Employee Stock Purchase Plan

Today TaxMama hears from Rick in the Tax Quips Forum with set of questions. “I have a tax question about my company stock purchase plan. I elected to contribute ($5,000) to the plan last year and it runs from Oct 1, 2010 till Oct 1, 2011. The benefit of the plan is that I receive a 15% discount on the company stock price at either Oct 1, 2010 or Oct 1, 2011; whichever price is lower. The current stock price is $90.00 per share. The price on Oct 1, 2010 was $70.” He’s got several questions about this transaction.


Dear Rick,

No, I don’t believe this has been added to your payroll yet. It should get added to your wages when you exercise the option.

When you do cash it in, you will be paying for the stock. You will exercise the option. As you say, you have two choices – 1) Buy AND sell the stock on the same day, or 2) Buy the stock and hold it.

Either way, the difference between the current market price and your purchase price will get added to your wages right now. Withholding will be taken. You won’t pay taxes on $5,000. That money came out of your own wages, after tax. You will only pay taxes on the profits.

If you sell the stock on the same day, you won’t have any profits at all. In fact, you will have a small loss – the amount of any brokerage fees. Why? Because when the 15% profit is added to your wages, it’s as if you had paid that additional money to buy the stock. So your total basis (purchase price for tax purposes) will be your option price plus the amount added to your wages, which will equal 100% of the market price. The small loss will be short term, since you bought and sold on the same day.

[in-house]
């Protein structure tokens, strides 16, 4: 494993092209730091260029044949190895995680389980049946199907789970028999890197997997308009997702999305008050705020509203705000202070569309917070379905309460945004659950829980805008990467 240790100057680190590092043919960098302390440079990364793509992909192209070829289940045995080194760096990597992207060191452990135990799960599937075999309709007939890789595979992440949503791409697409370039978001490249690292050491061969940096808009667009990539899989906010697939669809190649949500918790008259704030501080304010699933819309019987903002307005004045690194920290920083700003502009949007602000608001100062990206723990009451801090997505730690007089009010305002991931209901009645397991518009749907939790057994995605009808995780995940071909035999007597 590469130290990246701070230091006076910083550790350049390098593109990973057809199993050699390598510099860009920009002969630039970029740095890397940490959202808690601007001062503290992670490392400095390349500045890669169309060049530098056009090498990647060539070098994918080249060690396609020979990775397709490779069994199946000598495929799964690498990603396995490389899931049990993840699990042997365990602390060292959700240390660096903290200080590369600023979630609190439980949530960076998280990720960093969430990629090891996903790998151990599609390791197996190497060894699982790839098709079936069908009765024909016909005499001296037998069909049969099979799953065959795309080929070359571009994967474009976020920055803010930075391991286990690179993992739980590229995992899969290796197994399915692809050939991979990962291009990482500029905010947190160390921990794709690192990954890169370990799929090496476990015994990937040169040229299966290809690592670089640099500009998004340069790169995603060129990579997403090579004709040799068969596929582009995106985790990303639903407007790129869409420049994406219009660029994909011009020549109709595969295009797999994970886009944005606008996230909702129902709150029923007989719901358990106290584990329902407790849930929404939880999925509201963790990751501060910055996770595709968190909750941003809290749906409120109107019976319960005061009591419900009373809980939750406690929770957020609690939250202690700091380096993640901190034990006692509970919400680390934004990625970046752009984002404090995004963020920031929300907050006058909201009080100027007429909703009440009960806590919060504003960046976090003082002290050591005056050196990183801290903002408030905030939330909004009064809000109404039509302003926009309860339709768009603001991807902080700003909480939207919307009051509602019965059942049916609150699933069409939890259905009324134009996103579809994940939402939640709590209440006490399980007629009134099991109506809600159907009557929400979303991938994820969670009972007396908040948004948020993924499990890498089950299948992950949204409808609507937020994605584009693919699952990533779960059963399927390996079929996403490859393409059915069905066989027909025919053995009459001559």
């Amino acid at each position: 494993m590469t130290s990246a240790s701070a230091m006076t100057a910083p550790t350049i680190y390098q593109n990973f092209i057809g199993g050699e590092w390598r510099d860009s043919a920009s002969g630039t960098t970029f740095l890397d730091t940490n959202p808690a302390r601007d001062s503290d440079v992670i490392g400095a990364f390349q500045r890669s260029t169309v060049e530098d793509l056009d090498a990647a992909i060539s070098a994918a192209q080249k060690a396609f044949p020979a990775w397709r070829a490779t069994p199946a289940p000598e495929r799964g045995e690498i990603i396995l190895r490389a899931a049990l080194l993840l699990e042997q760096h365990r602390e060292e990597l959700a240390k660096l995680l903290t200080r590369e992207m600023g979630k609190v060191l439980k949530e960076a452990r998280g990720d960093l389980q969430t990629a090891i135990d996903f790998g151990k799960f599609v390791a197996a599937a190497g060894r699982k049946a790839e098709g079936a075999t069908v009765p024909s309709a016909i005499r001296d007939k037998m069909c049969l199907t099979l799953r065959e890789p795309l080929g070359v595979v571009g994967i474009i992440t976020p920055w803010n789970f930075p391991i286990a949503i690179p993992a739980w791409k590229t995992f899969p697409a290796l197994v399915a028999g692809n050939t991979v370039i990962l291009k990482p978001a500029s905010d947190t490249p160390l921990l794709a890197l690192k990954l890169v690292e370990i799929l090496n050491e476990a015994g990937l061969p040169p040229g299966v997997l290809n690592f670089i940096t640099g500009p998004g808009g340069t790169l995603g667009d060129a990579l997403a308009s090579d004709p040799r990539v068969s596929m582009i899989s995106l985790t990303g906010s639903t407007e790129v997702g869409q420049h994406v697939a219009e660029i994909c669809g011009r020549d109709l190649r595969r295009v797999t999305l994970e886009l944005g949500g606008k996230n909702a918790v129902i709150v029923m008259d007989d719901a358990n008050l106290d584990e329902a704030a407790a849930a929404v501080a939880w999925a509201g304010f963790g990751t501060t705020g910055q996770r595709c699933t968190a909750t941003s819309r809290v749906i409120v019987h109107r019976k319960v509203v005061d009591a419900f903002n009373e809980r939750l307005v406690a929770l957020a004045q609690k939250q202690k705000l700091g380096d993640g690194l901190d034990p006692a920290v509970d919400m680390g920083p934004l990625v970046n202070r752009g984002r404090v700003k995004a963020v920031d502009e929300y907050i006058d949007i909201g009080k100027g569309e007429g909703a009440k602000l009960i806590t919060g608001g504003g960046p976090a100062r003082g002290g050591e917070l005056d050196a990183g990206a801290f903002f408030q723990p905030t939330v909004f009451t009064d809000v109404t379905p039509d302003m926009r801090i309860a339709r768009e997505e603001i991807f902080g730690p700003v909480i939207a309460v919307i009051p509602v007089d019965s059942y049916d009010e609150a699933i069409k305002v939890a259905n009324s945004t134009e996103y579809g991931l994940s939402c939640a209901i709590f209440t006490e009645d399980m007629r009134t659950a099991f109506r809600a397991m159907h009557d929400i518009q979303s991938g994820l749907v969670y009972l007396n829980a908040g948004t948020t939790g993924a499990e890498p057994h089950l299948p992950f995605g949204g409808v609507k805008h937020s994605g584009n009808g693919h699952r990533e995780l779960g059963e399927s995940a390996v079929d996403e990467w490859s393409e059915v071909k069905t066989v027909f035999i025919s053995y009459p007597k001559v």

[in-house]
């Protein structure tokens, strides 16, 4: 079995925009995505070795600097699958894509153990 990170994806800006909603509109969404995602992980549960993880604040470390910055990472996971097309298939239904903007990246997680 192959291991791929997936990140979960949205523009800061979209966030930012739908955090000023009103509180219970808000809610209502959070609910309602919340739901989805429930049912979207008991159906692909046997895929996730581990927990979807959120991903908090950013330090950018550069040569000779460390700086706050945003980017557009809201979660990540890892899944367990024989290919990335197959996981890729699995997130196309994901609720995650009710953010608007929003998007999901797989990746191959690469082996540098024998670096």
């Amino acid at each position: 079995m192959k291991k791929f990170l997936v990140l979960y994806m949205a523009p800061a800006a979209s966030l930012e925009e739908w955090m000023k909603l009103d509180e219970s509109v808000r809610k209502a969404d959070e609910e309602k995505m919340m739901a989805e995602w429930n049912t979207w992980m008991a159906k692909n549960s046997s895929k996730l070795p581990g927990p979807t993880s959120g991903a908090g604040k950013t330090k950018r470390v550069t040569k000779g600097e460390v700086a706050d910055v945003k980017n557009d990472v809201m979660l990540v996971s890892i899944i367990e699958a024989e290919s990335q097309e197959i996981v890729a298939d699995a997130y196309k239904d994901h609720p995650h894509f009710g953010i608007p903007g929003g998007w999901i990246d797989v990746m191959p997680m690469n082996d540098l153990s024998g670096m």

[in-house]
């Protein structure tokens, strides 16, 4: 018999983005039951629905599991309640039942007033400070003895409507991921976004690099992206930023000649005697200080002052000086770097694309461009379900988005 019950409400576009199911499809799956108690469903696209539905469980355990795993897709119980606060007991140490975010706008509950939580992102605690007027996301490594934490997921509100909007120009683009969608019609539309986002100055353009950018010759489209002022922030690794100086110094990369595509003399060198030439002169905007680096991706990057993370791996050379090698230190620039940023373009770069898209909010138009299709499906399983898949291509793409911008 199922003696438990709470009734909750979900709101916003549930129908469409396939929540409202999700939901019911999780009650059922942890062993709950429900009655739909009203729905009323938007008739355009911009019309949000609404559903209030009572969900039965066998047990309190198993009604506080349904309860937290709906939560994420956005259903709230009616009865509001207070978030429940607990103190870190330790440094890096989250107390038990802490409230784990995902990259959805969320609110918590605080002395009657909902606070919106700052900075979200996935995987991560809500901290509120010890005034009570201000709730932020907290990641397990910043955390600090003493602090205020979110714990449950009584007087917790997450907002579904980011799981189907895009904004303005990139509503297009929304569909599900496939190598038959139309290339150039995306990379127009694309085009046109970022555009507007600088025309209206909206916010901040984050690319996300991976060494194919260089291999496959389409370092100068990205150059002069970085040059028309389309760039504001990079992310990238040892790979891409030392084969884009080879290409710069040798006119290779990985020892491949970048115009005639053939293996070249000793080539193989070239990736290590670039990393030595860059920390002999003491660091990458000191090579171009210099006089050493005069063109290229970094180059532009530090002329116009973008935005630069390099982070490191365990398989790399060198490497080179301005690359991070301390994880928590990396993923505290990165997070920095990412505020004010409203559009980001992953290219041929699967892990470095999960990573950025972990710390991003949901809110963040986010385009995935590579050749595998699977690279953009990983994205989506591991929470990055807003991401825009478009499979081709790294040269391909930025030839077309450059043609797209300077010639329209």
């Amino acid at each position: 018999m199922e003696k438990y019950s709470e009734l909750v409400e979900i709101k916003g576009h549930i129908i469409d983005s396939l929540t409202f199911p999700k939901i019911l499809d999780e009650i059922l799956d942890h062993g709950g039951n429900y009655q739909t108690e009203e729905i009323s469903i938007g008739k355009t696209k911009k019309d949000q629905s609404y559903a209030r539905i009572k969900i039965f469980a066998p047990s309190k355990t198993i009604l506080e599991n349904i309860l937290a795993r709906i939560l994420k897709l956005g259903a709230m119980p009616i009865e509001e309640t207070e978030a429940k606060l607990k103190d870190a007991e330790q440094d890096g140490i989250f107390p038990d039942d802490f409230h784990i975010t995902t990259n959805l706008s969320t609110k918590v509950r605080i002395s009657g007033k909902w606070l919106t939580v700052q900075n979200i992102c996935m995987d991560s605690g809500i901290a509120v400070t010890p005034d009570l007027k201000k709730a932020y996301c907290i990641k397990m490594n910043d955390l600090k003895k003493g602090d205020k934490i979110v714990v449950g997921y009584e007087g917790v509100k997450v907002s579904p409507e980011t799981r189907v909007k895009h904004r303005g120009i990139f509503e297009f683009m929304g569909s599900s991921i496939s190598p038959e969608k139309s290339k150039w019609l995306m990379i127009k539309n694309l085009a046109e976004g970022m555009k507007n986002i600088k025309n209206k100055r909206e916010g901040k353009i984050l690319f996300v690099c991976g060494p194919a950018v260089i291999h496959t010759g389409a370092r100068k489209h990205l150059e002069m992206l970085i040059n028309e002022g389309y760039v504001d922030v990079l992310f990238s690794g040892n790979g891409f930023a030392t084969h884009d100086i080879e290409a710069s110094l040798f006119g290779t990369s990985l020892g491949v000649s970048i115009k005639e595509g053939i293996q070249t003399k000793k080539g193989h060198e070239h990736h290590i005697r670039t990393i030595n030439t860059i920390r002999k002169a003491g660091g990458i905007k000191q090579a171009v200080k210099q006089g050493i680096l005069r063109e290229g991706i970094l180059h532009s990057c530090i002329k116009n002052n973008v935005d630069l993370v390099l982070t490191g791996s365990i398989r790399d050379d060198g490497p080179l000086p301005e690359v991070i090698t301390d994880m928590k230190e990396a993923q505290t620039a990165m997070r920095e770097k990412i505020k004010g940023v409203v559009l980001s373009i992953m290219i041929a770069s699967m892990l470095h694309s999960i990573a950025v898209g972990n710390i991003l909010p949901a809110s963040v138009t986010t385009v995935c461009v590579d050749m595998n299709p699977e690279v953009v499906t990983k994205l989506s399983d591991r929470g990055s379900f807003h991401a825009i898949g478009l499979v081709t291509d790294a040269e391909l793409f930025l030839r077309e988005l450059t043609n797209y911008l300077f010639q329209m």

However, if you exercise the option (just buy it) and leave the stock in your brokerage account, you can build a long-term capital gain. You must hold on to the stock for 1 year plus a day. So if you think the stock is going up in value, buy and hold.

The federal and state taxes on that 15% difference won’t be significant – perhaps $500 or less, assuming instant profits of under $1,500. You may want to check the numbers with your benefits department before making a final decision.  Enjoy the windfall!

And remember, you can find answers to all kinds of questions about employee stock purchase plans and other tax issues, free. Where? Where else? At www.TaxMama.com.

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